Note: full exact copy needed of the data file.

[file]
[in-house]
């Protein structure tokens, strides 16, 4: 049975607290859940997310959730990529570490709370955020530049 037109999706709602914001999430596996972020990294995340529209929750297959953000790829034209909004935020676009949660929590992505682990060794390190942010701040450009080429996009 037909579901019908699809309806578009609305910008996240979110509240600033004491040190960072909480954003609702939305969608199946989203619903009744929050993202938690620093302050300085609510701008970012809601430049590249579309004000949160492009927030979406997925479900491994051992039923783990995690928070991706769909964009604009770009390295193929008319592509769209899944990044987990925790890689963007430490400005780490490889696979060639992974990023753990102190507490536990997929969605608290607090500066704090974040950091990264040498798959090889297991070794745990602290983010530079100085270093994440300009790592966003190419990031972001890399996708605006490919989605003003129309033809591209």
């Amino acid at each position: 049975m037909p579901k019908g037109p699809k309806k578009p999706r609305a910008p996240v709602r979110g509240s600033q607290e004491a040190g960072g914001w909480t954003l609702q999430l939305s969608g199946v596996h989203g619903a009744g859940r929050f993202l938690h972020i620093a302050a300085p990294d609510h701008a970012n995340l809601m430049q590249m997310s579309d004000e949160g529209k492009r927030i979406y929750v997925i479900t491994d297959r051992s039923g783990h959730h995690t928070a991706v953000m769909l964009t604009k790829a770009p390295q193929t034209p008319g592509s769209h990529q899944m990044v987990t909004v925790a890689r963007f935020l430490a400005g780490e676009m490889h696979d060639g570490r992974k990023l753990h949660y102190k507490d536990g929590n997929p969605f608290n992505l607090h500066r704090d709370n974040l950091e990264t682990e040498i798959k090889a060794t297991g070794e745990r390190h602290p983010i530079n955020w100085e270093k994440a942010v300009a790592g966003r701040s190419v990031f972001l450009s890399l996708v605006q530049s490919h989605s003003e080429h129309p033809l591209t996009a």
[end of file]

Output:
[in-house]
């Protein structure tokens, strides 16, 4: 049975607290859940997310959730990529570490709370955020530049 037109999706709602914001999430596996972020990294995340529209929750297959953000790829034209909004935020676009949660929590992505682990060794390190942010701040450009080429996009 037909579901019908699809309806578009609305910008996240979110509240600033004491040190960072909480954003609702939305969608199946989203619903009744929050993202938690620093302050300085609510701008970012809601430049590249579309004000949160492009927030979406997925479900491994051992039923783990995690928070991706769909964009604009770009390295193929008319592509769209899944990044987990925790890689963007430490400005780490490889696979060639992974990023753990102190507490536990997929969605608290607090500066704090974040950091990264040498798959090889297991070794745990602290983010530079100085270093994440300009790592966003190419990031972001890399996708605006490919989605003003129309033809591209």
């Amino acid at each position: 049975m037909p579901k019908g037109p699809k309806k578009p999706r609305a910008p996240v709602r979110g509240s600033q607290e004491a040190g960072g914001w909480t954003l609702q999430l939305s969608g199946v596996h989203g619903a009744g859940r929050f993202l938690h972020i620093a302050a300085p990294d609510h701008a970012n995340l809601m430049q590249m997310s579309d004000e949160g529209k492009r927030i979406y929750v997925i479900t491994d297959r051992s039923g783990h959730h995690t928070a991706v953000m769909l964009t604009k790829a770009p390295q193929t034209p008319g592509s769209h990529q899944m990044v987990t909004v925790a890689r963007f935020l430490a400005g780490e676009m490889h696979d060639g570490r992974k990023l753990h949660y102190k507490d536990g929590n997929p969605f608290n992505l607090h500066r704090d709370n974040l950091e990264t682990e040498i798959k090889a060794t297991g070794e745990r390190h602290p983010i530079n955020w100085e270093k994440a942010v300009a790592g966003r701040s190419v990031f972001l450009s890399l996708v605006q530049s490919h989605s003003e080429h129309p033809l591209t996009a």